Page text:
Jimmy Adams Biography
James Clive Adams is a former West Indies cricketer who hails from Jamaica. He was born in Port Maria, Saint Mary, Jamaica on 9 January 1968. Jimmy is a left-handed batsman and also bowled left-arm orthodox spin. He was also considered as a good fielder, especially in gully positions.
Jimmy’s batting was slow, and he has the highest Test differential in the world as his test averages dropped from a massive 61.34 to 25.58 in the second half of his career.
Jimmy Adams was born to a pair of doctors and started playing cricket at a very early age. He was inducted into the Jamaican team in the 1984-85 season.
His career started at a faltering pace and was called into the national team only five years after starting. He slowly turned into a clinical left-hander, flashing his willow in a show of confidence in many innings.
His first 12 tests yielded a massive 1132 runs at an average of 87. This average was considered to be the best after Don Bradman, and Jimmy was able to sustain it only for a while.
After a string of solid performances for Jamaica, Jimmy was called into the national team in 1991-92. He made his first appearance on 18 April 1992 in a Test against South Africa and scored 11 runs while picking four wickets in the first innings. He helped West Indies to a 52-run win by scoring a solid 79 runs.
He made his ODI debut on 17 December 1992 against Pakistan. He scored 17 runs and picked up a wicket in what was a disappointing match for Pakistan, who lost by 133 runs.
Rise to Glory
Jimmy’s test career began with a bang as he gathered a massive 1132 runs at an average of 87. This record was only bettered by Sir Don Bradman. The first half of his test career was a consistent one, averaging at 61.34.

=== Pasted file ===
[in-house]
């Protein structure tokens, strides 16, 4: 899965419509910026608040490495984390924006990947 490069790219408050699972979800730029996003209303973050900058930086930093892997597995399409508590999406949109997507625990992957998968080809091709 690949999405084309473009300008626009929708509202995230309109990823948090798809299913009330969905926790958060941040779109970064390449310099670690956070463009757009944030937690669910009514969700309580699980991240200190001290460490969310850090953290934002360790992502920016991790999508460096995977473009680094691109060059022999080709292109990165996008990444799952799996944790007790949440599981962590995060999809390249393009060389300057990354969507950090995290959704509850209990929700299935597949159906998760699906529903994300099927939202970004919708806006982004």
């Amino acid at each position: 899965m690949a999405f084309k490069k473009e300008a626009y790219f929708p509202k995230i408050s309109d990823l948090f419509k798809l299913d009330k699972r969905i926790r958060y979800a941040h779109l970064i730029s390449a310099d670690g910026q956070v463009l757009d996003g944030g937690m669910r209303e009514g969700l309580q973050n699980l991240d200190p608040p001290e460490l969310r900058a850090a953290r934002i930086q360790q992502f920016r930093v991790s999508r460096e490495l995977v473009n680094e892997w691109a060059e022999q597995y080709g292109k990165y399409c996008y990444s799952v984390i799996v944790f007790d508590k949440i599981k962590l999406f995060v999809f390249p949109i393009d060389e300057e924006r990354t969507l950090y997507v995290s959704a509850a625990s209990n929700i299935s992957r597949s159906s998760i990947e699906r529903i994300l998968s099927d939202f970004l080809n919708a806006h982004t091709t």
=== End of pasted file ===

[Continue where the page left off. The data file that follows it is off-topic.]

Jimmy’s top score of 208 not out came against New Zealand on 27 April 1996. The match was drawn despite Jimmy’s best efforts. Another top performance came against India when he scored 174 runs to help West Indies win the match.
Again, in 1995, Jimmy top-scored against New Zealand with 151 runs to help the Caribbean side to another win in the battle of the islands.
As a bowler, Jimmy was a trouble for most middle-order and tail-end batsman. He picked up four wickets in his debut match and has two five-wicket hauls (one each in Tests and ODIs).
Jimmy played a total of 127 ODIs, but failed to make a mark. He scored 14 half-centuries but failed to get a century. His career-best of 82 runs came against Australia in what was a fine win for West Indies.
In 1995, Jimmy suffered a cheekbone fracture batting in low light in a match against Somerset. He was struck by an Andre van Troost bouncer that may have caused his career to spiral down. He took a long time to recover and became an increasingly defensive batsman.
His batting averages dropped, and his clinical nature started fading. This is seen as a major bump in Jimmy’s career.
Jimmy began his first-class career for Jamaica in 1984-85. He played short stints for Berkshire and Nottinghamshire and played a total of 202 first-class matches, scoring a massive 11234 runs and picking up 103 wickets.
Jimmy’s List A career was a consistent one, where he played for Dunstall CC. This involved 228 matches, where he scored 5319 runs and picked up 83 wickets.
In 2000, Jimmy was appointed as the captain of the West Indies to replace an aging Brian Lara. He began on a bright note with four wins and two draws in six matches but lost seven of the next eight matches.
This run involved a 5-0 series loss to Australia and affected Jimmy’s termination as captain. This loss also marked the end of Jimmy’s test career.
After playing domestic cricket for nearly six years after his national ousting, Jimmy announced his retirement from all forms of cricket in 2006.
After his retirement, Jimmy turned into a commentator and is one of the most respected cricketers in the world. He also managed the West Indies U-19 side.
In 2017, the West Indies Cricket Board appointed him as the Director of Cricket.